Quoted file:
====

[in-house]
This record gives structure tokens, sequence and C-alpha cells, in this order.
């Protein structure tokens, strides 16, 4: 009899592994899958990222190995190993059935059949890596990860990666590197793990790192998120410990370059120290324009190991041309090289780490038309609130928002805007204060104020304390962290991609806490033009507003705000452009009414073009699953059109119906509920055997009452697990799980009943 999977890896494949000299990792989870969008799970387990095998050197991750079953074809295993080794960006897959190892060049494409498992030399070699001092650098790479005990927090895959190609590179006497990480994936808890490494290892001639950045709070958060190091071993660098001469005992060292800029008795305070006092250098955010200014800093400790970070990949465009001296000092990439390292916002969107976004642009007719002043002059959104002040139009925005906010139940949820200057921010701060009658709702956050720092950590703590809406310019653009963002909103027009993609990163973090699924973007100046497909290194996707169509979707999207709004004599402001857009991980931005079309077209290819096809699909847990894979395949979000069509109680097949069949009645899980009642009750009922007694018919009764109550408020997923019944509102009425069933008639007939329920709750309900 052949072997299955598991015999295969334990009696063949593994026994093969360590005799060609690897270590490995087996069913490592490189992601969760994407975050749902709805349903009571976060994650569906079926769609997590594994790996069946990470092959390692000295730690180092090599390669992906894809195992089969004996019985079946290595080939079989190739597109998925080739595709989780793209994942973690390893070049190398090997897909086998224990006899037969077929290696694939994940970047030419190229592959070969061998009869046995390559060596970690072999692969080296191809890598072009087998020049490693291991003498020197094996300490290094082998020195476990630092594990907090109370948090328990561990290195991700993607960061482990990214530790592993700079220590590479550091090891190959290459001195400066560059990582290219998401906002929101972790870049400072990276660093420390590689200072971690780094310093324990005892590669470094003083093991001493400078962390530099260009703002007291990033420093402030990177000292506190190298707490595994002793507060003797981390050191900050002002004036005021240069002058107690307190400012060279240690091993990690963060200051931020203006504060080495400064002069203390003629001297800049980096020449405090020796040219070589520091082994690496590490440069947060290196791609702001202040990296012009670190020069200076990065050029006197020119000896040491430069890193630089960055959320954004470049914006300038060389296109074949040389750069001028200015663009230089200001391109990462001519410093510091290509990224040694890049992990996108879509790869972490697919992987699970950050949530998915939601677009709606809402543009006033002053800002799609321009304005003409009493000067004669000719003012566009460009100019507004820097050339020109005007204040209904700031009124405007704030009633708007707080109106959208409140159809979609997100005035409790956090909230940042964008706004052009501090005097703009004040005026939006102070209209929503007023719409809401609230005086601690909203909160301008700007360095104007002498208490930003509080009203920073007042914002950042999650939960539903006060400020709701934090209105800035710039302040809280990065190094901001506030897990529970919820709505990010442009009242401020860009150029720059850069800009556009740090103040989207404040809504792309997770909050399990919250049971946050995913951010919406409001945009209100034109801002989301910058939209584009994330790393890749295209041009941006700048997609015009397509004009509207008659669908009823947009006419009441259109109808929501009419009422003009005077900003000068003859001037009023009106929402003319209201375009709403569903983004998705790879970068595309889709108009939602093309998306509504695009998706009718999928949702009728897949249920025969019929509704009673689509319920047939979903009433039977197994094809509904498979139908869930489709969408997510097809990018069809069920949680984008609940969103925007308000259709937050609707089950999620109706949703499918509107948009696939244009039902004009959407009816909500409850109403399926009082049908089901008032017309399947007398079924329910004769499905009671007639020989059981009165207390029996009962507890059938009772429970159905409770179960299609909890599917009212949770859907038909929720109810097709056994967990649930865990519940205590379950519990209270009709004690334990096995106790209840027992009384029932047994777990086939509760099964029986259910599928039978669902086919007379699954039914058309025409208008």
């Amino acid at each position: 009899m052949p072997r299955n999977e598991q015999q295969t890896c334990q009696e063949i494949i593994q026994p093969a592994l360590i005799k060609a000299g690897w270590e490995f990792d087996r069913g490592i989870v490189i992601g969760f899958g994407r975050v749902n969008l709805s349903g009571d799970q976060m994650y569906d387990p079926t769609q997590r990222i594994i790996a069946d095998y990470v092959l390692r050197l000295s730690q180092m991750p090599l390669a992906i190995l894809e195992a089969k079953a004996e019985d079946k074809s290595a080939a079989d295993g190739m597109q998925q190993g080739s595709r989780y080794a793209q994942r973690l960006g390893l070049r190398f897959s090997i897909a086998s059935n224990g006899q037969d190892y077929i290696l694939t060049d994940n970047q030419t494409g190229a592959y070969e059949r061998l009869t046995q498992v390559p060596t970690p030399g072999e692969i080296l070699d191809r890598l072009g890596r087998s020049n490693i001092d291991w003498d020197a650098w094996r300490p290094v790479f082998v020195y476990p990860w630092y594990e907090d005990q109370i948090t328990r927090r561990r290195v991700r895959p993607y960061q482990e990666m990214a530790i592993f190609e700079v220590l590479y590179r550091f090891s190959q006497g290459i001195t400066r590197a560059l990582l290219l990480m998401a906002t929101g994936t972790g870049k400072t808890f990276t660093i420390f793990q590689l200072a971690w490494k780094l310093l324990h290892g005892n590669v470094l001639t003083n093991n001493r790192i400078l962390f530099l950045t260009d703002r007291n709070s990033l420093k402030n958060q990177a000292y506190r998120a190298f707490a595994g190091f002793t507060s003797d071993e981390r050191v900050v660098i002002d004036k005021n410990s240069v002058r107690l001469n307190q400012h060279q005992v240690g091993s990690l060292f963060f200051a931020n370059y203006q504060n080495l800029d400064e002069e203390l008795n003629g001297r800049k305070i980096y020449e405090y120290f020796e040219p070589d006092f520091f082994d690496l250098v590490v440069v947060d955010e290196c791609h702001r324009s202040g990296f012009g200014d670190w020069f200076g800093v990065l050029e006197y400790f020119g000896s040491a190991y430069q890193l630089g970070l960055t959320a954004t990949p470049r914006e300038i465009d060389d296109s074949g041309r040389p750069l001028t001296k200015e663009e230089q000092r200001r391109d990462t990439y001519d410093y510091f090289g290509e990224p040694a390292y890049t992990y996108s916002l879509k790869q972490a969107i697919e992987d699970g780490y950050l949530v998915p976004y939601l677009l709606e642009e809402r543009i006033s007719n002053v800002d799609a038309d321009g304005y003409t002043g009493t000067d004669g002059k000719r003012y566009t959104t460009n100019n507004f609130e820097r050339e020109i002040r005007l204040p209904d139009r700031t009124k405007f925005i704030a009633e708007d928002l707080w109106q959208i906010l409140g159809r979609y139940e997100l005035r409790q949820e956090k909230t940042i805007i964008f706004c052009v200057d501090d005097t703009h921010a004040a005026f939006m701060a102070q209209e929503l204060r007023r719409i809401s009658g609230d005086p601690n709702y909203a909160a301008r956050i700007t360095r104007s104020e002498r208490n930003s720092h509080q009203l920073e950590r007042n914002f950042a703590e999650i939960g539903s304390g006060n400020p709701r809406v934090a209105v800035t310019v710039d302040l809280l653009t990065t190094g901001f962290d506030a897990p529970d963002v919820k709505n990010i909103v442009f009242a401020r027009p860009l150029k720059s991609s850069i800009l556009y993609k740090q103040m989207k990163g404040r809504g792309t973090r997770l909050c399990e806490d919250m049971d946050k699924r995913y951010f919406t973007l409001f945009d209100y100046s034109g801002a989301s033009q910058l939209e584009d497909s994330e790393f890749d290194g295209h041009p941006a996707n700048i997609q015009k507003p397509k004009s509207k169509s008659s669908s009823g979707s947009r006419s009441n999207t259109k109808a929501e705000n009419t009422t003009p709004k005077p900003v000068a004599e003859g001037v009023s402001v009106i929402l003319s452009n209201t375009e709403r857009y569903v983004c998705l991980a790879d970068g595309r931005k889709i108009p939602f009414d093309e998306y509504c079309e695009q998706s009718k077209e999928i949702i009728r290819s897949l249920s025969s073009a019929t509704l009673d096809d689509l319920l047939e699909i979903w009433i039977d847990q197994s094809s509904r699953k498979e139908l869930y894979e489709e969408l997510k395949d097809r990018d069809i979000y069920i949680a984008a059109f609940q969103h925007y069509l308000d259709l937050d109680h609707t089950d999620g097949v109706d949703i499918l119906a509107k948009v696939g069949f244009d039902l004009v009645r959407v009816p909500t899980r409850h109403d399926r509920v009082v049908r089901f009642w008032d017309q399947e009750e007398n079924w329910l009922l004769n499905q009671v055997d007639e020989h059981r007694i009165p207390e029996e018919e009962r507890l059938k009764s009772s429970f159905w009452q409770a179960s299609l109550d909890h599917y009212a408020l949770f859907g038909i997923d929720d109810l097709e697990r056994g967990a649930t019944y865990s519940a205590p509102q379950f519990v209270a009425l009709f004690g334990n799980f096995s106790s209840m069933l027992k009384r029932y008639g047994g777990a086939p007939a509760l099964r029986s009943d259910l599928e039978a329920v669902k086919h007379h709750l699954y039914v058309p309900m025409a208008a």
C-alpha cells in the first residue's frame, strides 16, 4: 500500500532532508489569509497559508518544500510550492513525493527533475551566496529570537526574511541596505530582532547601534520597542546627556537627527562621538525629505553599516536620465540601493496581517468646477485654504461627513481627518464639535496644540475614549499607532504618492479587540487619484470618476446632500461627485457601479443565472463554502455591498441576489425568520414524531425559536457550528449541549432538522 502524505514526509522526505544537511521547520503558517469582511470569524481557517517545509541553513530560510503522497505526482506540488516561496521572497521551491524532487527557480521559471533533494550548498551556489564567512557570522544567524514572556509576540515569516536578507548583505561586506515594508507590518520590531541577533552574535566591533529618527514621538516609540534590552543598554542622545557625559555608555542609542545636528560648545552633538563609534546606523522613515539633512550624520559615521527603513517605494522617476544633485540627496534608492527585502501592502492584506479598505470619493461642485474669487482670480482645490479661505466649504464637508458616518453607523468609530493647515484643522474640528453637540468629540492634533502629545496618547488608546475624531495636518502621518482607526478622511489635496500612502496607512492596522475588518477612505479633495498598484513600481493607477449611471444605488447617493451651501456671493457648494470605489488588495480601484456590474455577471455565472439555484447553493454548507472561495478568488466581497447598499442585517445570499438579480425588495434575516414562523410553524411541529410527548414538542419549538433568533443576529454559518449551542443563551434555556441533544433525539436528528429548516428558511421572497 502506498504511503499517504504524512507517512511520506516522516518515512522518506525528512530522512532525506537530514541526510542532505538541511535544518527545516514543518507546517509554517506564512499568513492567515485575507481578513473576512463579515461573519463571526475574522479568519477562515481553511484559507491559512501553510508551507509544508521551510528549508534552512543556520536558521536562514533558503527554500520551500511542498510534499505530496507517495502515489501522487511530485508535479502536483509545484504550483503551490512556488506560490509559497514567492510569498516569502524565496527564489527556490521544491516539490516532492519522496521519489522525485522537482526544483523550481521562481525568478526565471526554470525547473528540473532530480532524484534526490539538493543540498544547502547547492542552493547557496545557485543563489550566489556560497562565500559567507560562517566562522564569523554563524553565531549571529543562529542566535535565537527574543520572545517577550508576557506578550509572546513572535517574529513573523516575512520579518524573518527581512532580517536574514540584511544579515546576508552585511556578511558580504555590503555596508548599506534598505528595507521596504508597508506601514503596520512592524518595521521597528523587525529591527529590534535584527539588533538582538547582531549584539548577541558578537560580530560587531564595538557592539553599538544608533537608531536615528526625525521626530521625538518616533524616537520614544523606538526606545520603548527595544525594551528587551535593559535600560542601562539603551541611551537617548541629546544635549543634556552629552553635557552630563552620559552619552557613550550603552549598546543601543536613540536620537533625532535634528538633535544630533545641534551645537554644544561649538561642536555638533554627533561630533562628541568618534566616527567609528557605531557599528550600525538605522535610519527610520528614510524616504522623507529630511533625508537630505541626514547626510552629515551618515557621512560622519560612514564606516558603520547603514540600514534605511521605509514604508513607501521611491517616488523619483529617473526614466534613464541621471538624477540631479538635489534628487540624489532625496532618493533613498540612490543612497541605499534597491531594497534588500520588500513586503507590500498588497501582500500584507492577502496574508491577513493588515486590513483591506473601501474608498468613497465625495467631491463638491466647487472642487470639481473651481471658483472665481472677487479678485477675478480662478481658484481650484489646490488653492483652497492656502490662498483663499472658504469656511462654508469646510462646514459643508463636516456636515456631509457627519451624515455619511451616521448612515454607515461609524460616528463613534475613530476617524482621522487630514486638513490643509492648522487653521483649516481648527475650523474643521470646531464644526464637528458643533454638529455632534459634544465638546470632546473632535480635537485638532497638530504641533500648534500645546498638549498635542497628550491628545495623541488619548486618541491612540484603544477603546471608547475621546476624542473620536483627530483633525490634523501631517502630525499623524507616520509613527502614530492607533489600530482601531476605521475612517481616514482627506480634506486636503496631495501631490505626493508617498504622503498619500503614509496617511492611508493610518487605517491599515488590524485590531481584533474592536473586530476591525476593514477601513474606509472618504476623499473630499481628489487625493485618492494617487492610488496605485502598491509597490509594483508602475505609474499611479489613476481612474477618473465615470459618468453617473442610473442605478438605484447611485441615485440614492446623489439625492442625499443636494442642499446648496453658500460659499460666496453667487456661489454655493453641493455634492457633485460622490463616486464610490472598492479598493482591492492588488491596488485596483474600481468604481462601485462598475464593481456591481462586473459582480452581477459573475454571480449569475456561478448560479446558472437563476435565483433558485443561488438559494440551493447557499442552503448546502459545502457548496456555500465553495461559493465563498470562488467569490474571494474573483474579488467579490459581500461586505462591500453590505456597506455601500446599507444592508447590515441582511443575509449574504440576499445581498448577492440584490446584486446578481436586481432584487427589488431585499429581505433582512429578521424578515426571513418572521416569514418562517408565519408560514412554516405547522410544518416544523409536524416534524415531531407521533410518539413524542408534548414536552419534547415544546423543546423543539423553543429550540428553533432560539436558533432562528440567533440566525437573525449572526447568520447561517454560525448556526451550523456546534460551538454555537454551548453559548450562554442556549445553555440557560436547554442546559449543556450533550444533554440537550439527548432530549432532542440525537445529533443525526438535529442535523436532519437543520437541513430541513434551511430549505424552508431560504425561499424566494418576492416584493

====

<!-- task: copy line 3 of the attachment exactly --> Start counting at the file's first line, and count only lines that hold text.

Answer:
């Protein structure tokens, strides 16, 4: 009899592994899958990222190995190993059935059949890596990860990666590197793990790192998120410990370059120290324009190991041309090289780490038309609130928002805007204060104020304390962290991609806490033009507003705000452009009414073009699953059109119906509920055997009452697990799980009943 999977890896494949000299990792989870969008799970387990095998050197991750079953074809295993080794960006897959190892060049494409498992030399070699001092650098790479005990927090895959190609590179006497990480994936808890490494290892001639950045709070958060190091071993660098001469005992060292800029008795305070006092250098955010200014800093400790970070990949465009001296000092990439390292916002969107976004642009007719002043002059959104002040139009925005906010139940949820200057921010701060009658709702956050720092950590703590809406310019653009963002909103027009993609990163973090699924973007100046497909290194996707169509979707999207709004004599402001857009991980931005079309077209290819096809699909847990894979395949979000069509109680097949069949009645899980009642009750009922007694018919009764109550408020997923019944509102009425069933008639007939329920709750309900 052949072997299955598991015999295969334990009696063949593994026994093969360590005799060609690897270590490995087996069913490592490189992601969760994407975050749902709805349903009571976060994650569906079926769609997590594994790996069946990470092959390692000295730690180092090599390669992906894809195992089969004996019985079946290595080939079989190739597109998925080739595709989780793209994942973690390893070049190398090997897909086998224990006899037969077929290696694939994940970047030419190229592959070969061998009869046995390559060596970690072999692969080296191809890598072009087998020049490693291991003498020197094996300490290094082998020195476990630092594990907090109370948090328990561990290195991700993607960061482990990214530790592993700079220590590479550091090891190959290459001195400066560059990582290219998401906002929101972790870049400072990276660093420390590689200072971690780094310093324990005892590669470094003083093991001493400078962390530099260009703002007291990033420093402030990177000292506190190298707490595994002793507060003797981390050191900050002002004036005021240069002058107690307190400012060279240690091993990690963060200051931020203006504060080495400064002069203390003629001297800049980096020449405090020796040219070589520091082994690496590490440069947060290196791609702001202040990296012009670190020069200076990065050029006197020119000896040491430069890193630089960055959320954004470049914006300038060389296109074949040389750069001028200015663009230089200001391109990462001519410093510091290509990224040694890049992990996108879509790869972490697919992987699970950050949530998915939601677009709606809402543009006033002053800002799609321009304005003409009493000067004669000719003012566009460009100019507004820097050339020109005007204040209904700031009124405007704030009633708007707080109106959208409140159809979609997100005035409790956090909230940042964008706004052009501090005097703009004040005026939006102070209209929503007023719409809401609230005086601690909203909160301008700007360095104007002498208490930003509080009203920073007042914002950042999650939960539903006060400020709701934090209105800035710039302040809280990065190094901001506030897990529970919820709505990010442009009242401020860009150029720059850069800009556009740090103040989207404040809504792309997770909050399990919250049971946050995913951010919406409001945009209100034109801002989301910058939209584009994330790393890749295209041009941006700048997609015009397509004009509207008659669908009823947009006419009441259109109808929501009419009422003009005077900003000068003859001037009023009106929402003319209201375009709403569903983004998705790879970068595309889709108009939602093309998306509504695009998706009718999928949702009728897949249920025969019929509704009673689509319920047939979903009433039977197994094809509904498979139908869930489709969408997510097809990018069809069920949680984008609940969103925007308000259709937050609707089950999620109706949703499918509107948009696939244009039902004009959407009816909500409850109403399926009082049908089901008032017309399947007398079924329910004769499905009671007639020989059981009165207390029996009962507890059938009772429970159905409770179960299609909890599917009212949770859907038909929720109810097709056994967990649930865990519940205590379950519990209270009709004690334990096995106790209840027992009384029932047994777990086939509760099964029986259910599928039978669902086919007379699954039914058309025409208008």